I feel like I’ve been researching this book for a year…largely because – well, because I’ve been researching this book for a year.
This week has been “open every document on all your old hard drives” week, and I’ve found some great stuff…a song I forgot that I’d written, a handful of saved AIM conversations with old friends, and…this article that I saved from the days after Dan Fogelberg’s passing in 2007.
A great story loves to be told, and this is a great story.
At Woodruff High School, Jill Anderson had a typical teen romance: on-again/off-again with the same boy over several years.
He’d write a lot of poetry and share his insights with Jill. But as they went to separate colleges, things cooled off. They tried to stay in touch, but he moved out West and she headed to Chicago.
And that might’ve been the sum of a sweet memory, if not for a chance reunion one Christmas Eve at a Peoria convenience story – one music fans know well.
Jill’s old boyfriend was Dan Fogelberg, who memorialized their convenience-store encounter in “Same Old Lang Syne.” Since the song’s release in 1980, Peoria – as well as the rest of his fans worldwide – has wondered about the “old lover” referenced in the song. Fogelberg never would say, and only a handful of people knew the ex-girlfriend’s identify.
Jill, now Jill Greulich of Missouri, feels she can finally share the story.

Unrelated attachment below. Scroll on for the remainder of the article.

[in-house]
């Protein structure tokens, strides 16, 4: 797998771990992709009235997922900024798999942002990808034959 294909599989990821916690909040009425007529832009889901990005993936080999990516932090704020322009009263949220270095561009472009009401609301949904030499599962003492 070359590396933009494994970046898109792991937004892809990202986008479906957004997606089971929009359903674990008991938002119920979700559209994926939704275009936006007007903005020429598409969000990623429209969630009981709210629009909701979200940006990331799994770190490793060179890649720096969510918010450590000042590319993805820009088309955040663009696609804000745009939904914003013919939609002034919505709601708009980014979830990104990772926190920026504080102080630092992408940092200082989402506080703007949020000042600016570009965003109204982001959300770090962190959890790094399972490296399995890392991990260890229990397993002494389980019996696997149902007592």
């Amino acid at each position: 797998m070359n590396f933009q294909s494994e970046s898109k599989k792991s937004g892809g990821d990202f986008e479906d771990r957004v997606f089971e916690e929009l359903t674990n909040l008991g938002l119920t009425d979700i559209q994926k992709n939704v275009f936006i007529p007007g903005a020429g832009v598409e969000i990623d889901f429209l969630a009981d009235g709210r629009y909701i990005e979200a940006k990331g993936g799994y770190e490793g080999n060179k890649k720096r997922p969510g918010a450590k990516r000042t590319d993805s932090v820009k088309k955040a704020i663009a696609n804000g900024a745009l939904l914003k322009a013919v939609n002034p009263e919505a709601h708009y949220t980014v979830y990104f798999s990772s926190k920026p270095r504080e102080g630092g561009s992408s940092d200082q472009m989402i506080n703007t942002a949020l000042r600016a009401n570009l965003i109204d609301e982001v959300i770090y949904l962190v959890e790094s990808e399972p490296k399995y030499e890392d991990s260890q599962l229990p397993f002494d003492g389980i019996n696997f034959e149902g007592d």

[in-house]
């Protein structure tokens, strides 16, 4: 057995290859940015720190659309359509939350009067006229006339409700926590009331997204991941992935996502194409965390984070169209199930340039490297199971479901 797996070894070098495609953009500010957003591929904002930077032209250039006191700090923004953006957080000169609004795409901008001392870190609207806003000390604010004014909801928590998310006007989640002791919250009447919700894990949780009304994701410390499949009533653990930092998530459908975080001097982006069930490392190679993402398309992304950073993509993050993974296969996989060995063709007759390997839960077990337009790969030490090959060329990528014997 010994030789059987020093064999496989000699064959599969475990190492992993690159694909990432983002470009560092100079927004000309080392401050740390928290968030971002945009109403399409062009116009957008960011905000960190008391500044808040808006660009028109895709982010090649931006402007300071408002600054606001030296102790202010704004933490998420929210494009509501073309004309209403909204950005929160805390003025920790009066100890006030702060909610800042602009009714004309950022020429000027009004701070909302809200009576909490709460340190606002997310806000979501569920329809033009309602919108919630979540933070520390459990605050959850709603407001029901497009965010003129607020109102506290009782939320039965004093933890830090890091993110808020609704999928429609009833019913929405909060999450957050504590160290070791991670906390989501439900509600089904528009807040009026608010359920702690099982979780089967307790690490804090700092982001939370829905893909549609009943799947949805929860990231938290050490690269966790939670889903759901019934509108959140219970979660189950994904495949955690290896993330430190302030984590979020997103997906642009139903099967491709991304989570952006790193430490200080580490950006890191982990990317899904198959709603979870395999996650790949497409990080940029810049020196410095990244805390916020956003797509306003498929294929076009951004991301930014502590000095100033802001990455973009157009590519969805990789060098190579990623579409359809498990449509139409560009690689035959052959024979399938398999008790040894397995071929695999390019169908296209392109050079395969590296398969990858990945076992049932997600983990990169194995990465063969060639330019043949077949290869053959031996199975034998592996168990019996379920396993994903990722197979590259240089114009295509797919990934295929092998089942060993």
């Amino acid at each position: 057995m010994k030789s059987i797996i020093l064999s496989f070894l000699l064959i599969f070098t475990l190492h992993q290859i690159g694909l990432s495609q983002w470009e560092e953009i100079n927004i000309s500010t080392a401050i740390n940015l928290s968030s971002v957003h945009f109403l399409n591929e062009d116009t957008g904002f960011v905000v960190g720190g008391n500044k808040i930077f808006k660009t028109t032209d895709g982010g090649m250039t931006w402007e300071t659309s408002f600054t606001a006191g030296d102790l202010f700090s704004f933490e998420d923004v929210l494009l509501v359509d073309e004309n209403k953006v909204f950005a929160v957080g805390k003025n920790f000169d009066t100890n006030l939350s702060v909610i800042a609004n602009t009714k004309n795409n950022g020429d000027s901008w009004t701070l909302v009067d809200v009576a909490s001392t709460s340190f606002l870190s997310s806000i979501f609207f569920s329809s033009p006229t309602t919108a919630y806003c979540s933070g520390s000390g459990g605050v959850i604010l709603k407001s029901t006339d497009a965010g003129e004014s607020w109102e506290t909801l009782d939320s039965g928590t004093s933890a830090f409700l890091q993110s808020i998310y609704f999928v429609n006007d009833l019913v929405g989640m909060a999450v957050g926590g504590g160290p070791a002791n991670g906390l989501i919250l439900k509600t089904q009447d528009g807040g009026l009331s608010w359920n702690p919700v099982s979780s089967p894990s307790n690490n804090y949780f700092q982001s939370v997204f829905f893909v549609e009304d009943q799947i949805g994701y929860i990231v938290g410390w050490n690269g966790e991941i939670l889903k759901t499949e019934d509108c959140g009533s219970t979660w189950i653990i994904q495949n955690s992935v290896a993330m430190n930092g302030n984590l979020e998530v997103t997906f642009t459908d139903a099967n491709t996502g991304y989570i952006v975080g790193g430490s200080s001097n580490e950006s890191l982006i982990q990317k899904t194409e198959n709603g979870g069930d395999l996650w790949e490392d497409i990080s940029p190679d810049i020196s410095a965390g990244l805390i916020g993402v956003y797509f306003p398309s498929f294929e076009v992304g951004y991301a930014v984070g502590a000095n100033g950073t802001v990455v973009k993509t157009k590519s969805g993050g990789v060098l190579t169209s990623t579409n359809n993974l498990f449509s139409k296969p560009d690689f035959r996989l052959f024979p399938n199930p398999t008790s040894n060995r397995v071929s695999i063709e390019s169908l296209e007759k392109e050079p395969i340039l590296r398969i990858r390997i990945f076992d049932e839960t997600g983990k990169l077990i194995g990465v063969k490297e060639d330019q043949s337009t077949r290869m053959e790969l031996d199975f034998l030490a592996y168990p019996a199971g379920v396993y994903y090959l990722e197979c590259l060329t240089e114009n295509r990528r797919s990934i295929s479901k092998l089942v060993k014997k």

“It’s a memory that I cherish,” she says.
She says she had kept publicly mum because Fogelberg was such a private person.
“It wasn’t about me. It was about Dan. It was Dan’s song,” Jill says.
Further, though she and Fogelberg only rarely had communicated over the past quarter-century, she feared that her talking about the song somehow might cause trouble in his marriage. But in the aftermath of his death – he passed away of prostate cancer Sunday at age 56 – she has been sharing her secret with old friends in Peoria.
“I don’t want this to overshadow Dan,” Jill says. “When I heard the news that he died, I was very sad.”
She and Fogelberg were part of the Woodruff Class of ’69. They would date for long stretches, break up, then get back together.
Often, they would head to Grandview Drive, take in the vistas and listen to the likes of Joni Mitchell and Crosby, Stills & Nash. Fogelberg often would pen poetry, some of which he gave to Jill.
“I still have some of those in a drawer at home,” she says.
After high school, Fogelberg went to the University of Illinois in Urbana to study theater, while Jill attended Western Illinois University to major in elementary education. They stayed in touch, even continuing to date for a while. But the romance ended for good when he left the U of I early to head to Colorado and pursue his music career.
After graduating college, Jill relocated to the Chicago area, where she worked as an elementary teacher and flight attendant. Not long after college, she married a man from that area, and her connection to Fogelberg faded to memories.
But on Christmas Eve 1975, Jill and her husband visited her parents, who still lived in the Woodruff district. Also at the home were some friends of the family.
During the gathering, Jill’s mother asked her to run out for egg nog. Jill drove off in search of an open store.